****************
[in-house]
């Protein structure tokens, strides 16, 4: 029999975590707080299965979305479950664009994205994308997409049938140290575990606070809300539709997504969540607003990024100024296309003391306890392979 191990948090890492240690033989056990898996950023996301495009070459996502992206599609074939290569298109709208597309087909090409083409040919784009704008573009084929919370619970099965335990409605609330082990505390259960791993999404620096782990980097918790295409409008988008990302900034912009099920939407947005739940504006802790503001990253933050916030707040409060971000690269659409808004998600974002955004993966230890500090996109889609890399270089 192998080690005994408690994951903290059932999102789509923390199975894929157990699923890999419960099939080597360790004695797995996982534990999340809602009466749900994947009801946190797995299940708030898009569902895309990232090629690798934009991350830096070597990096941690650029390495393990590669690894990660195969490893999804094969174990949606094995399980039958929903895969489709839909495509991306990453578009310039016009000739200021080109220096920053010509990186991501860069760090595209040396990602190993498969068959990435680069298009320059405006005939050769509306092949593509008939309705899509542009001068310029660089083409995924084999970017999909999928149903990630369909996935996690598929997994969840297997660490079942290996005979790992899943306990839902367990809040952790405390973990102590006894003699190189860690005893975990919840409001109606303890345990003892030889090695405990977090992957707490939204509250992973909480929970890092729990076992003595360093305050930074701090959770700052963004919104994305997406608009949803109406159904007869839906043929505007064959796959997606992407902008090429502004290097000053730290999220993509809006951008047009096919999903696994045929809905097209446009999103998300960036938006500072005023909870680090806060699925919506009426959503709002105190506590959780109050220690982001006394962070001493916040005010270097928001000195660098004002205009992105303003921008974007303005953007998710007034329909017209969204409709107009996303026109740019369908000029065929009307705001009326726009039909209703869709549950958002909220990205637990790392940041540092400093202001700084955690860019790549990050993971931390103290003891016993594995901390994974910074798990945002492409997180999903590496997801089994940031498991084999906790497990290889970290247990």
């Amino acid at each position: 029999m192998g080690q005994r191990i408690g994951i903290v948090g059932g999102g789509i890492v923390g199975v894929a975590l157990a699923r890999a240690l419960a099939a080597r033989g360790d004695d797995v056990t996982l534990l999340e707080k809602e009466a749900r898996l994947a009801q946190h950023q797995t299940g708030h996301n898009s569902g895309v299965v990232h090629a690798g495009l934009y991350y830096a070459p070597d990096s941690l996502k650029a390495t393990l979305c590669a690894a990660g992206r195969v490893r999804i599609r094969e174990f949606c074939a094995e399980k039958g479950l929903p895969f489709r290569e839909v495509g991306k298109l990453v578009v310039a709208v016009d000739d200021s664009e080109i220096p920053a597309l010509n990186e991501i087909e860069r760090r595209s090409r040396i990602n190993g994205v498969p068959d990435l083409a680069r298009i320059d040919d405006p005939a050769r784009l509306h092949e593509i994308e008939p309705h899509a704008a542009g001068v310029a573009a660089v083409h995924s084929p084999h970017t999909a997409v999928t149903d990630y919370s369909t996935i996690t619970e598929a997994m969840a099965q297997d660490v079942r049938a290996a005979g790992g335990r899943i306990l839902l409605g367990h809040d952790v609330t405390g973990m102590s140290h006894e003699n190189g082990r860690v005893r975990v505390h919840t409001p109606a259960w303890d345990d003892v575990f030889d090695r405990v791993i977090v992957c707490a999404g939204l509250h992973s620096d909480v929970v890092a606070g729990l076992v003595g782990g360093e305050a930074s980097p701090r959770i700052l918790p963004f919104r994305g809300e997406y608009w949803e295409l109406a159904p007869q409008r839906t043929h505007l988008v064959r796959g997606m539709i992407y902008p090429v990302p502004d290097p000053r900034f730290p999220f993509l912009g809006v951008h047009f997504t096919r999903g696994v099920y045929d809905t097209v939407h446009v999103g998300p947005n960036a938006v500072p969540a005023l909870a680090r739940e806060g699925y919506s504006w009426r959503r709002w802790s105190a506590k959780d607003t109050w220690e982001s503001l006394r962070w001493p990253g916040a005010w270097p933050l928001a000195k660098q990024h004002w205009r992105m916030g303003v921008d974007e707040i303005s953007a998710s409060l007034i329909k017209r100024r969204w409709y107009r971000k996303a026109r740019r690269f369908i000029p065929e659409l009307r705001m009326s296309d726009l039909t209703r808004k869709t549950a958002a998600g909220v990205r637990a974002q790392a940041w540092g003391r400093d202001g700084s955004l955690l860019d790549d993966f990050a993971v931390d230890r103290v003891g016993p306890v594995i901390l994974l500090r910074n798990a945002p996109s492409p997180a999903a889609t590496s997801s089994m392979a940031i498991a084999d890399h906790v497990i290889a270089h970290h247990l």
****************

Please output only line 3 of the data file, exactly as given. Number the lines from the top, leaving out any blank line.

């Amino acid at each position: 029999m192998g080690q005994r191990i408690g994951i903290v948090g059932g999102g789509i890492v923390g199975v894929a975590l157990a699923r890999a240690l419960a099939a080597r033989g360790d004695d797995v056990t996982l534990l999340e707080k809602e009466a749900r898996l994947a009801q946190h950023q797995t299940g708030h996301n898009s569902g895309v299965v990232h090629a690798g495009l934009y991350y830096a070459p070597d990096s941690l996502k650029a390495t393990l979305c590669a690894a990660g992206r195969v490893r999804i599609r094969e174990f949606c074939a094995e399980k039958g479950l929903p895969f489709r290569e839909v495509g991306k298109l990453v578009v310039a709208v016009d000739d200021s664009e080109i220096p920053a597309l010509n990186e991501i087909e860069r760090r595209s090409r040396i990602n190993g994205v498969p068959d990435l083409a680069r298009i320059d040919d405006p005939a050769r784009l509306h092949e593509i994308e008939p309705h899509a704008a542009g001068v310029a573009a660089v083409h995924s084929p084999h970017t999909a997409v999928t149903d990630y919370s369909t996935i996690t619970e598929a997994m969840a099965q297997d660490v079942r049938a290996a005979g790992g335990r899943i306990l839902l409605g367990h809040d952790v609330t405390g973990m102590s140290h006894e003699n190189g082990r860690v005893r975990v505390h919840t409001p109606a259960w303890d345990d003892v575990f030889d090695r405990v791993i977090v992957c707490a999404g939204l509250h992973s620096d909480v929970v890092a606070g729990l076992v003595g782990g360093e305050a930074s980097p701090r959770i700052l918790p963004f919104r994305g809300e997406y608009w949803e295409l109406a159904p007869q409008r839906t043929h505007l988008v064959r796959g997606m539709i992407y902008p090429v990302p502004d290097p000053r900034f730290p999220f993509l912009g809006v951008h047009f997504t096919r999903g696994v099920y045929d809905t097209v939407h446009v999103g998300p947005n960036a938006v500072p969540a005023l909870a680090r739940e806060g699925y919506s504006w009426r959503r709002w802790s105190a506590k959780d607003t109050w220690e982001s503001l006394r962070w001493p990253g916040a005010w270097p933050l928001a000195k660098q990024h004002w205009r992105m916030g303003v921008d974007e707040i303005s953007a998710s409060l007034i329909k017209r100024r969204w409709y107009r971000k996303a026109r740019r690269f369908i000029p065929e659409l009307r705001m009326s296309d726009l039909t209703r808004k869709t549950a958002a998600g909220v990205r637990a974002q790392a940041w540092g003391r400093d202001g700084s955004l955690l860019d790549d993966f990050a993971v931390d230890r103290v003891g016993p306890v594995i901390l994974l500090r910074n798990a945002p996109s492409p997180a999903a889609t590496s997801s089994m392979a940031i498991a084999d890399h906790v497990i290889a270089h970290h247990l």